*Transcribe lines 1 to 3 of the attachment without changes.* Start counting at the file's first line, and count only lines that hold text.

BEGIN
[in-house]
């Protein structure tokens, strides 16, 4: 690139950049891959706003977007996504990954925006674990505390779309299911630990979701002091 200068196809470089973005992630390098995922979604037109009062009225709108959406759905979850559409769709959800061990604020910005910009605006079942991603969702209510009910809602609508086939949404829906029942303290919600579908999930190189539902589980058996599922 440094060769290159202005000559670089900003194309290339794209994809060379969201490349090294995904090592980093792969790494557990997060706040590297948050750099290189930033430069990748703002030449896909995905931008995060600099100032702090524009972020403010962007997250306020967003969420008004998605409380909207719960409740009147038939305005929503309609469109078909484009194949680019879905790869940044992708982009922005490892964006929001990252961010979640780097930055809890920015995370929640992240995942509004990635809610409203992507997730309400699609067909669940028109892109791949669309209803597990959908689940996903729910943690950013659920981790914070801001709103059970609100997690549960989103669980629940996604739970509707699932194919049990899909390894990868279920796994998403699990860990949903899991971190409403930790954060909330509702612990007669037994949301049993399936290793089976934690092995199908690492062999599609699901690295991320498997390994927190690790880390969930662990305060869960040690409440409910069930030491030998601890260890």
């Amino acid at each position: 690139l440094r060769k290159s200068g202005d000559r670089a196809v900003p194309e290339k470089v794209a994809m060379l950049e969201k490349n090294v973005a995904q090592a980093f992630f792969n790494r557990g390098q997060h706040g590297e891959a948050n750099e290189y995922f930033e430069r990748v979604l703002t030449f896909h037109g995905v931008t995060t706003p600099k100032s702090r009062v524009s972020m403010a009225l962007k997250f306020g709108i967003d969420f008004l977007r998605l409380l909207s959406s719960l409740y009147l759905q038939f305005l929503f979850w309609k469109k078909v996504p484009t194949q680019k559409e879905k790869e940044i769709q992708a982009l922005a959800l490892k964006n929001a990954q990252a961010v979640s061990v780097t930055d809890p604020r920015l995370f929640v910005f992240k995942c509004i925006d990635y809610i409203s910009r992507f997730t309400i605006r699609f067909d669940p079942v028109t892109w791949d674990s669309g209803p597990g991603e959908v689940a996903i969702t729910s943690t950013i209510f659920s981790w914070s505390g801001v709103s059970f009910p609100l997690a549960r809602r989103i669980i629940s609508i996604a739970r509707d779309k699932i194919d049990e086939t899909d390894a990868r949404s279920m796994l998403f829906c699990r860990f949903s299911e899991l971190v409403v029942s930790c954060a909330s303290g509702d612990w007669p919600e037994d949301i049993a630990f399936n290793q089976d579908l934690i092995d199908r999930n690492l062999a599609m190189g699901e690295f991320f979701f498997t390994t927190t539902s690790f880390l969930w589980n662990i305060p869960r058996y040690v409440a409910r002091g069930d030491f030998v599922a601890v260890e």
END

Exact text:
[in-house]
């Protein structure tokens, strides 16, 4: 690139950049891959706003977007996504990954925006674990505390779309299911630990979701002091 200068196809470089973005992630390098995922979604037109009062009225709108959406759905979850559409769709959800061990604020910005910009605006079942991603969702209510009910809602609508086939949404829906029942303290919600579908999930190189539902589980058996599922 440094060769290159202005000559670089900003194309290339794209994809060379969201490349090294995904090592980093792969790494557990997060706040590297948050750099290189930033430069990748703002030449896909995905931008995060600099100032702090524009972020403010962007997250306020967003969420008004998605409380909207719960409740009147038939305005929503309609469109078909484009194949680019879905790869940044992708982009922005490892964006929001990252961010979640780097930055809890920015995370929640992240995942509004990635809610409203992507997730309400699609067909669940028109892109791949669309209803597990959908689940996903729910943690950013659920981790914070801001709103059970609100997690549960989103669980629940996604739970509707699932194919049990899909390894990868279920796994998403699990860990949903899991971190409403930790954060909330509702612990007669037994949301049993399936290793089976934690092995199908690492062999599609699901690295991320498997390994927190690790880390969930662990305060869960040690409440409910069930030491030998601890260890």
């Amino acid at each position: 690139l440094r060769k290159s200068g202005d000559r670089a196809v900003p194309e290339k470089v794209a994809m060379l950049e969201k490349n090294v973005a995904q090592a980093f992630f792969n790494r557990g390098q997060h706040g590297e891959a948050n750099e290189y995922f930033e430069r990748v979604l703002t030449f896909h037109g995905v931008t995060t706003p600099k100032s702090r009062v524009s972020m403010a009225l962007k997250f306020g709108i967003d969420f008004l977007r998605l409380l909207s959406s719960l409740y009147l759905q038939f305005l929503f979850w309609k469109k078909v996504p484009t194949q680019k559409e879905k790869e940044i769709q992708a982009l922005a959800l490892k964006n929001a990954q990252a961010v979640s061990v780097t930055d809890p604020r920015l995370f929640v910005f992240k995942c509004i925006d990635y809610i409203s910009r992507f997730t309400i605006r699609f067909d669940p079942v028109t892109w791949d674990s669309g209803p597990g991603e959908v689940a996903i969702t729910s943690t950013i209510f659920s981790w914070s505390g801001v709103s059970f009910p609100l997690a549960r809602r989103i669980i629940s609508i996604a739970r509707d779309k699932i194919d049990e086939t899909d390894a990868r949404s279920m796994l998403f829906c699990r860990f949903s299911e899991l971190v409403v029942s930790c954060a909330s303290g509702d612990w007669p919600e037994d949301i049993a630990f399936n290793q089976d579908l934690i092995d199908r999930n690492l062999a599609m190189g699901e690295f991320f979701f498997t390994t927190t539902s690790f880390l969930w589980n662990i305060p869960r058996y040690v409440a409910r002091g069930d030491f030998v599922a601890v260890e």